I mention this because tourism officials are toying with the notion of a resort bubble premise. USA Today has published the details. The pertinent part is that tourists must agree to wear trackers, thereby providing contact tracing in case of an outbreak.
Disney has nothing to do with this concept yet. It’s an untested theory from a few government officials worried over the budget. Still, this premise could prove integral to allowing DVC members back to Aulani over the next few months.
The Saratoga Springs Struggle
The most contentious Disney story in recent memory occurred at Disney’s Saratoga Springs Resort & Spa. The Orlando Sentinel published this piece, which details an acrimonious lawsuit between the owner of Validus Construction Services and Disney.
According to court filings, this construction developer had previously performed the renovations at two other Disney resorts. The company liked her work and hired to do the same at Saratoga Springs.
I probably don’t need to tell you that these renovations have fallen behind schedule, and this argument explains why. The construction crew discovered what they claim is a significant fire code violation.
According to the lawsuit, “This life-safety issue existed at the property for more than 15 years without having previously been corrected by Disney.” And here’s where the story turns into he said/she said.
The plaintiff argues that her Disney contact dismissed her concerns and asked her to cover up the problem. She believes that this person behaved dismissively and mistreated her during the discussions.
The lawsuit indicates that Disney and the contractor had agreed to terms on her return to work. Then, the pandemic caused a delay. At this point, Disney fired the company and hired someone else.
Now, lawsuits can argue anything, and many of them have the attention to embarrass a corporation to force a quick resolution. However, we have no idea where the truth lies here. So, it’s a story that bears watching over the next few months.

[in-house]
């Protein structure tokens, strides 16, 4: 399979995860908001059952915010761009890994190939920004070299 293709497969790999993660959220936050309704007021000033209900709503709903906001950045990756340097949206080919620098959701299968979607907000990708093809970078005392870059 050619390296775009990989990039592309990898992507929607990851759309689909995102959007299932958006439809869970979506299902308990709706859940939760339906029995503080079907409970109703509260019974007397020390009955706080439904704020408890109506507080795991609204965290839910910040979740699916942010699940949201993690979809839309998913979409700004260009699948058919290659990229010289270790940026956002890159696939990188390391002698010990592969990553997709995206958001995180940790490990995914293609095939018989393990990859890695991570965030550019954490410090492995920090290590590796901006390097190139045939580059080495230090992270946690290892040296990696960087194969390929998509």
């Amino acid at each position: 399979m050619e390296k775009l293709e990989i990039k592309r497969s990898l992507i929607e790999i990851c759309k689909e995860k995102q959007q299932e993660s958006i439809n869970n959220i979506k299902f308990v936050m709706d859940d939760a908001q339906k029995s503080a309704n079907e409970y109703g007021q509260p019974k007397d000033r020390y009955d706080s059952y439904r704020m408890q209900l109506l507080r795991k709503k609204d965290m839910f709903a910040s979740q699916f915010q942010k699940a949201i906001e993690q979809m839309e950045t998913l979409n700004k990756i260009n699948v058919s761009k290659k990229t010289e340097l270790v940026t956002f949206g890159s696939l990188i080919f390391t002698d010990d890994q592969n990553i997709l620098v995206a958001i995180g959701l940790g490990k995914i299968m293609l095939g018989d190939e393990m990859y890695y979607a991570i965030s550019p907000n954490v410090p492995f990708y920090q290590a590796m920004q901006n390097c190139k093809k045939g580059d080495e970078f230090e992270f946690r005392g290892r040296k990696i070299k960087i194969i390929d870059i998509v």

Universal Orlando Updates
I know that many DVC members are like me. We sometimes enjoy a joint vacation between Walt Disney World and Universal Orlando Resort.
This next bit of information is critical to those vacationers. Simply stated, Universal Studios faces a financial crisis and is adjusting on the fly to reduce costs.
The corporation has already permanently laid off some of its workers. Now, Universal will perform a couple of hotel closures to reduce operating expenses.
Loews Sapphire Falls Resort and Universal’s Aventura Hotel just closed the other day. According to published reports, these resorts will remain offline for the rest of 2020. These resorts join Loews Portofino Bay Hotel, which didn’t reopen with the parks and will stay closed until 2021.
In the unlikely event you’re impacted by this announcement, know that Universal will transfer your accommodations to Universal’s Cabana Bay Beach Resort and give you a $50 meal credit as an apology.
As a secondary cost-cutting measure, Universal’s Volcano Bay will change its operating dates next month. Beginning on September 8, the water park will close on Tuesdays and Thursdays through the end of the year. Apparently, the parks didn’t have enough attendance on these dates to remain profitable.